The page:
Bernard Gitau @benagitau
Tenants of Airgate Mall, previously known as Taj Mall, have until August 30 to vacate the building earmarked for demolition.
The government yesterday issued mall owners with a 14-day notice to bring down the building, failure to which it will be demolished.
In a letter dated August 16, the Multi-sectoral Committee on Unsafe Structures chairman Moses Nyakiongora said the building encroached on the road reserve and way-leave, hindering the construction of Outering Road.
“Upon expiry of the notice, the illegal development will be demolished at the owners’ risk and cost,” read the notice in part.
But an angry mall owner, Ramesh Gorasia, dared the government to go ahead with the demolition, saying “rumours” over impending demolition had cost him over Sh3 billion.
“If you want to demolish this building, do it! I am tired of hearing about its demolition now for over five years,” he told journalists.
Gorasia distanced Deputy President William Ruto from the ownership of the mall, terming the allegations “political propaganda”.
Saying he had documentation to show he legally owned the building and warned: “Stay away from my property or I’ll see you in court.”
In a conciliatory tone in an appeal to save his property, Gorasia invited President Uhuru Kenyatta to tour the mall.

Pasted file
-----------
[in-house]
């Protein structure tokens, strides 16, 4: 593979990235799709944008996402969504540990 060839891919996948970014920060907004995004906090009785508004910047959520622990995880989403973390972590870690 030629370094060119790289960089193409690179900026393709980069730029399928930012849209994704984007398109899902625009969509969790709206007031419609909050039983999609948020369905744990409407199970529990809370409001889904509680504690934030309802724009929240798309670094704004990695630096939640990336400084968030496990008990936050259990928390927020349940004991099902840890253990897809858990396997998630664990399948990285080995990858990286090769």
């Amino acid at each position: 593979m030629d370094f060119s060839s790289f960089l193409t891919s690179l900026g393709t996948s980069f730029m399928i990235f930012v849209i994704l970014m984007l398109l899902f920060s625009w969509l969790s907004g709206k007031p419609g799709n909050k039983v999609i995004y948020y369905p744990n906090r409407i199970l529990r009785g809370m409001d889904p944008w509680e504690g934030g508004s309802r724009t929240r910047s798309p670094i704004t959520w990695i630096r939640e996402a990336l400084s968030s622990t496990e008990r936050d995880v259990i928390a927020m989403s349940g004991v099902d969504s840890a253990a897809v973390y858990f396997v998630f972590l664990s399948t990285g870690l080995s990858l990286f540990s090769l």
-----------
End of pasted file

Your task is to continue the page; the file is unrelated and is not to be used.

“This mall employs thousands of people and if it is brought down, they will suffer. I am ready to surrender the building to the county or National government if the investigations show it is on the public land,” he said.
But if it is established the building is not on road reserve, Gorasia said, he will demand Sh9 billion compensation.
“In 2015, the building was evaluated and valued at Sh5.5 billion but at the current value stands at over Sh8 billion. There is no need to demolish buildings, convert this into a market, university or any public institution,” he added.
Following the notice, the mall was a hive of activity as the remaining tenants packed in readiness to vacate the premises.
The notice comes in the wake of demolition of illegal structures in Nairobi by the government, especially those built on riparian land and road reserves.
The government has earmarked about 4,000 buildings for demolition in the ongoing operation.